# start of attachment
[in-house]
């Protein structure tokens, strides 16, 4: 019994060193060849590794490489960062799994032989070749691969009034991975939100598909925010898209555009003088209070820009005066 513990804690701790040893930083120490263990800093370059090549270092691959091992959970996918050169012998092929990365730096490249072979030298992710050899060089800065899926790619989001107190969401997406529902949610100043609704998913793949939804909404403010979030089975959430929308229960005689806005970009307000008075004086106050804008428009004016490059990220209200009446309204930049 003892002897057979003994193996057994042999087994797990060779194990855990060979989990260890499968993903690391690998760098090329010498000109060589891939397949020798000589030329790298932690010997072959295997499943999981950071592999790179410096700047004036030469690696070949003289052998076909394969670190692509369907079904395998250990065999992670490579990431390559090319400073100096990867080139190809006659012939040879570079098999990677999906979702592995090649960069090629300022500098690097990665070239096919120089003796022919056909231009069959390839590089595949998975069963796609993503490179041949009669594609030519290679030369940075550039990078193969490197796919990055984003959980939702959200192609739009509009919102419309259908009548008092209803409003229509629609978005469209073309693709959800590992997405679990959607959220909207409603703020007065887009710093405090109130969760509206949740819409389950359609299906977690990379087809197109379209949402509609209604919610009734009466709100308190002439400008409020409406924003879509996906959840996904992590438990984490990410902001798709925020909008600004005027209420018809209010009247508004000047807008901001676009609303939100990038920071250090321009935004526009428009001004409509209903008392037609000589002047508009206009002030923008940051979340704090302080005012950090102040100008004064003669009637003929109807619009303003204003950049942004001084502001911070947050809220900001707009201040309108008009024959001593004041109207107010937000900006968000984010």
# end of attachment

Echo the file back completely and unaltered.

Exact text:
[in-house]
């Protein structure tokens, strides 16, 4: 019994060193060849590794490489960062799994032989070749691969009034991975939100598909925010898209555009003088209070820009005066 513990804690701790040893930083120490263990800093370059090549270092691959091992959970996918050169012998092929990365730096490249072979030298992710050899060089800065899926790619989001107190969401997406529902949610100043609704998913793949939804909404403010979030089975959430929308229960005689806005970009307000008075004086106050804008428009004016490059990220209200009446309204930049 003892002897057979003994193996057994042999087994797990060779194990855990060979989990260890499968993903690391690998760098090329010498000109060589891939397949020798000589030329790298932690010997072959295997499943999981950071592999790179410096700047004036030469690696070949003289052998076909394969670190692509369907079904395998250990065999992670490579990431390559090319400073100096990867080139190809006659012939040879570079098999990677999906979702592995090649960069090629300022500098690097990665070239096919120089003796022919056909231009069959390839590089595949998975069963796609993503490179041949009669594609030519290679030369940075550039990078193969490197796919990055984003959980939702959200192609739009509009919102419309259908009548008092209803409003229509629609978005469209073309693709959800590992997405679990959607959220909207409603703020007065887009710093405090109130969760509206949740819409389950359609299906977690990379087809197109379209949402509609209604919610009734009466709100308190002439400008409020409406924003879509996906959840996904992590438990984490990410902001798709925020909008600004005027209420018809209010009247508004000047807008901001676009609303939100990038920071250090321009935004526009428009001004409509209903008392037609000589002047508009206009002030923008940051979340704090302080005012950090102040100008004064003669009637003929109807619009303003204003950049942004001084502001911070947050809220900001707009201040309108008009024959001593004041109207107010937000900006968000984010």